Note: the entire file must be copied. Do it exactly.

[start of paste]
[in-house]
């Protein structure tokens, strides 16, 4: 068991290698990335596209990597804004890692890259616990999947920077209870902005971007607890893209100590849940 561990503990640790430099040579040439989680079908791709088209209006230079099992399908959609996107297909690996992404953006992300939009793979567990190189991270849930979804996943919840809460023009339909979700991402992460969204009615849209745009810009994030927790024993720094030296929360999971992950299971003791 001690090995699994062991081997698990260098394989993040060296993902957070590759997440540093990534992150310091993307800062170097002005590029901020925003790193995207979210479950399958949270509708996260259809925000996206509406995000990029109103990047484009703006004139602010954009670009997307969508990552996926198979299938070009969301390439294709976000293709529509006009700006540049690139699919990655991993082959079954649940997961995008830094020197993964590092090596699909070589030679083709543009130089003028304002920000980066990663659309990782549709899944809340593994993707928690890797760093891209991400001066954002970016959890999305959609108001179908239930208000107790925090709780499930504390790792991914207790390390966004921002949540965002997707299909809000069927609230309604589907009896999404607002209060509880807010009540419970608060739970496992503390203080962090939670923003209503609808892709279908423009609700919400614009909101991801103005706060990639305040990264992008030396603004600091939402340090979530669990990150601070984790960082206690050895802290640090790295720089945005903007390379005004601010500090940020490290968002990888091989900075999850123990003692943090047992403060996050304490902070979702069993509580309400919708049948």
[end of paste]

[in-house]
């Protein structure tokens, strides 16, 4: 068991290698990335596209990597804004890692890259616990999947920077209870902005971007607890893209100590849940 561990503990640790430099040579040439989680079908791709088209209006230079099992399908959609996107297909690996992404953006992300939009793979567990190189991270849930979804996943919840809460023009339909979700991402992460969204009615849209745009810009994030927790024993720094030296929360999971992950299971003791 001690090995699994062991081997698990260098394989993040060296993902957070590759997440540093990534992150310091993307800062170097002005590029901020925003790193995207979210479950399958949270509708996260259809925000996206509406995000990029109103990047484009703006004139602010954009670009997307969508990552996926198979299938070009969301390439294709976000293709529509006009700006540049690139699919990655991993082959079954649940997961995008830094020197993964590092090596699909070589030679083709543009130089003028304002920000980066990663659309990782549709899944809340593994993707928690890797760093891209991400001066954002970016959890999305959609108001179908239930208000107790925090709780499930504390790792991914207790390390966004921002949540965002997707299909809000069927609230309604589907009896999404607002209060509880807010009540419970608060739970496992503390203080962090939670923003209503609808892709279908423009609700919400614009909101991801103005706060990639305040990264992008030396603004600091939402340090979530669990990150601070984790960082206690050895802290640090790295720089945005903007390379005004601010500090940020490290968002990888091989900075999850123990003692943090047992403060996050304490902070979702069993509580309400919708049948």